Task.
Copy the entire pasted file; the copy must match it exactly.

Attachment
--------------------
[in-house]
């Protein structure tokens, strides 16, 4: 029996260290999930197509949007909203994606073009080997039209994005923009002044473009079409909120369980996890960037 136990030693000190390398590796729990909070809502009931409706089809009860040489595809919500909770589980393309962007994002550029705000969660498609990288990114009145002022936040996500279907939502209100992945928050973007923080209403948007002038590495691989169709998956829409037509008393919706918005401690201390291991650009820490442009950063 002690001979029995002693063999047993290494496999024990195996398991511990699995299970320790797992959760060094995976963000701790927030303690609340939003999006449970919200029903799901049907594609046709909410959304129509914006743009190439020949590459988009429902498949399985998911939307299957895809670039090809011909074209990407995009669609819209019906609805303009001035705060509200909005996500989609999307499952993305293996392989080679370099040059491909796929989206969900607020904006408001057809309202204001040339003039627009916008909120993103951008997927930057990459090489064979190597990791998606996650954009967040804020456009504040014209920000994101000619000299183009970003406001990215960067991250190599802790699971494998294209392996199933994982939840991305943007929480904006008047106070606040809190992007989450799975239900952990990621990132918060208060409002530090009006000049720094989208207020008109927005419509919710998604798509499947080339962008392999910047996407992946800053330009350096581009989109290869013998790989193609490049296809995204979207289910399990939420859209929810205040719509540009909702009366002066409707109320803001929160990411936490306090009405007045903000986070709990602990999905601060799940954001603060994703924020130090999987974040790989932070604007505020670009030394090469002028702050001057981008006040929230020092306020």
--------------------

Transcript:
[in-house]
């Protein structure tokens, strides 16, 4: 029996260290999930197509949007909203994606073009080997039209994005923009002044473009079409909120369980996890960037 136990030693000190390398590796729990909070809502009931409706089809009860040489595809919500909770589980393309962007994002550029705000969660498609990288990114009145002022936040996500279907939502209100992945928050973007923080209403948007002038590495691989169709998956829409037509008393919706918005401690201390291991650009820490442009950063 002690001979029995002693063999047993290494496999024990195996398991511990699995299970320790797992959760060094995976963000701790927030303690609340939003999006449970919200029903799901049907594609046709909410959304129509914006743009190439020949590459988009429902498949399985998911939307299957895809670039090809011909074209990407995009669609819209019906609805303009001035705060509200909005996500989609999307499952993305293996392989080679370099040059491909796929989206969900607020904006408001057809309202204001040339003039627009916008909120993103951008997927930057990459090489064979190597990791998606996650954009967040804020456009504040014209920000994101000619000299183009970003406001990215960067991250190599802790699971494998294209392996199933994982939840991305943007929480904006008047106070606040809190992007989450799975239900952990990621990132918060208060409002530090009006000049720094989208207020008109927005419509919710998604798509499947080339962008392999910047996407992946800053330009350096581009989109290869013998790989193609490049296809995204979207289910399990939420859209929810205040719509540009909702009366002066409707109320803001929160990411936490306090009405007045903000986070709990602990999905601060799940954001603060994703924020130090999987974040790989932070604007505020670009030394090469002028702050001057981008006040929230020092306020």